Murder is easy, if no one suspects you. – Agatha Christie
And now for something completely different.
Death on a Cold Night can’t technically be categorized as LGBT, though there are two short stories in the anthology with gay thematic elements: Lee Mullins’ “Burnt December” and Christalea McMullin’s “Club Pandemonium”. I’ve never read any of the contributing authors before, but I am familiar with Jess Faraday and her novel The Affair of the Porcelain Dog, an outstanding historical mystery that I’m ever so impatiently awaiting the sequel to. ::hint/hint::
The entire compilation is comprised of eight short stories:
Snow in Winter by Wendy Worthington is a story of murder and coercion on a Hollywood soundstage, when a movie producer turns up dead, and her ambitious assistant discovers the killer’s identity, then uses that knowledge to blackmail him for her own showbiz ambitions. – 3 Stars
In the Public Eye by Mark Hague tells the story of a man who witnesses something he shouldn’t have, and in the process of satisfying his unhealthy curiosity, discovers that his obsessive need to get to the bottom of the mystery could very well end up being the death of him, when he comes face to face with danger on a train. – 4 Stars
Lee Mullins’ Burnt December is the first of the gay themed short stories, and deals with a case of mistaken identity and the horrific death of a young man who’d tragically lost anything resembling a life, long before his body ever showed up in the morgue. The twist to this story is truly the definition of horror, but the ending can only be defined as happy for young Stanley. – 4 Stars
Cris de Borja’s A Theft of Teapots is a light little mystery with political undertones. When a variety of teapots begin to go missing, it appears there’s a serial thief on the loose. But things are not as simple as they seem when it’s revealed there’s a potentially explosive secret hidden inside the lid of one very important pot, a secret that could spell the end of two political campaigns. – 3 Stars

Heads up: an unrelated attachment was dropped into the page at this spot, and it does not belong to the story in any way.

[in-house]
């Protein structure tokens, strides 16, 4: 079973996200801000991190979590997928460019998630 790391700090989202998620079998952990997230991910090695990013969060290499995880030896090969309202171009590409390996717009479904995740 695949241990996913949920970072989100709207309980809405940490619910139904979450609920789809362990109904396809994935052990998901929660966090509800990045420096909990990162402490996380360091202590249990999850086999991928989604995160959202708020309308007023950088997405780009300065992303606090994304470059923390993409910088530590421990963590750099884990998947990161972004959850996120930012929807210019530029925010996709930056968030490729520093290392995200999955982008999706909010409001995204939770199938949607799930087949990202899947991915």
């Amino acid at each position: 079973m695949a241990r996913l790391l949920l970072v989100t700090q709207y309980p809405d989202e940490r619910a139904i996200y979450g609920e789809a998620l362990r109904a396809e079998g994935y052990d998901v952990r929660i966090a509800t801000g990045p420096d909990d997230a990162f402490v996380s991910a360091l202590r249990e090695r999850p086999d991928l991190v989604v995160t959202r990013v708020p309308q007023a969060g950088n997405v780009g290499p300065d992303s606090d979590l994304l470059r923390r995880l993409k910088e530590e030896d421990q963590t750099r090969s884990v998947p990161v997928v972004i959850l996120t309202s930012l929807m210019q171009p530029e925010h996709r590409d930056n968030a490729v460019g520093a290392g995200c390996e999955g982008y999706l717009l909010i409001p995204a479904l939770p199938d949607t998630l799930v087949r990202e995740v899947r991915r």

Storm of Mystery by Leonhard August is a story of international intrigue and Native American legend at the Tohono O’odham Center for Advanced Computational Research, where Dr. Dana Gibbs has just taken on the job of her deceased predecessor. The only question is whether she’ll survive long enough to fulfill her job as Associate Research Director, when mysticism and murder come calling. – 3 Stars
Emily Baird’s Death Benefits gives the reader a window’s eye view of exactly what elder abuse looks like. And it’s not pretty. Young SK (short for Stephen King Meyers-Colson) is the hero of this story, and it’s he and his siblings, as well as an unexpected paranormal visitor, who eventually come to the rescue of their neighbor Miss Tonnie. Much of the suspense of this story is built into the limitations of a child who must bear the burden of proof that things aren’t as they seem at Miss Tonnie’s house, and it worked perfectly. – 5 Stars
The Afternoon of the Storm by Kirk VanDyke is the story of two men who die in a mountain storm, but one of the men’s deaths begins to look a lot like murder at the hands of his friend after cyanide is discovered in his system. Until, that is, certain facts come to light when his sister comes to claim him and his belongings; then it begins to look very much like a tragic case of mental illness and suicide and accidental death. – 3.5 Stars
Finally, winding up the collection is the paranormal murder mystery Club Pandemonium by Christalea McMullin. When Lena witnesses the murder of her soon-to-be-ex boyfriend, Derrick, she vows to avenge his death in spite of the fact that he’d been cheating on her and she’d been planning to cut him loose anyway. Her discovery of his side activities leads her to the fetish club, where she discovers that he’s not as dead as she’d first thought. Then again, maybe he’s not quite alive either.
This is the second story in the compilation with gay themes, cloaked in the sexual fluidity of vampires. – 4 Stars
Each of the stories in this book is well worth the time to read, but as is the case with most anthologies, there was a standout story in this collection for me, Emily Baird’s Death Benefits. I loved the suspense of the story, as well as the paranormal angle, which was all carried out so well in the tension of the narrative. Not to mention the fact that SK was a sweet and wonderful hero.
Buy Death on a Cold Night from Elm Books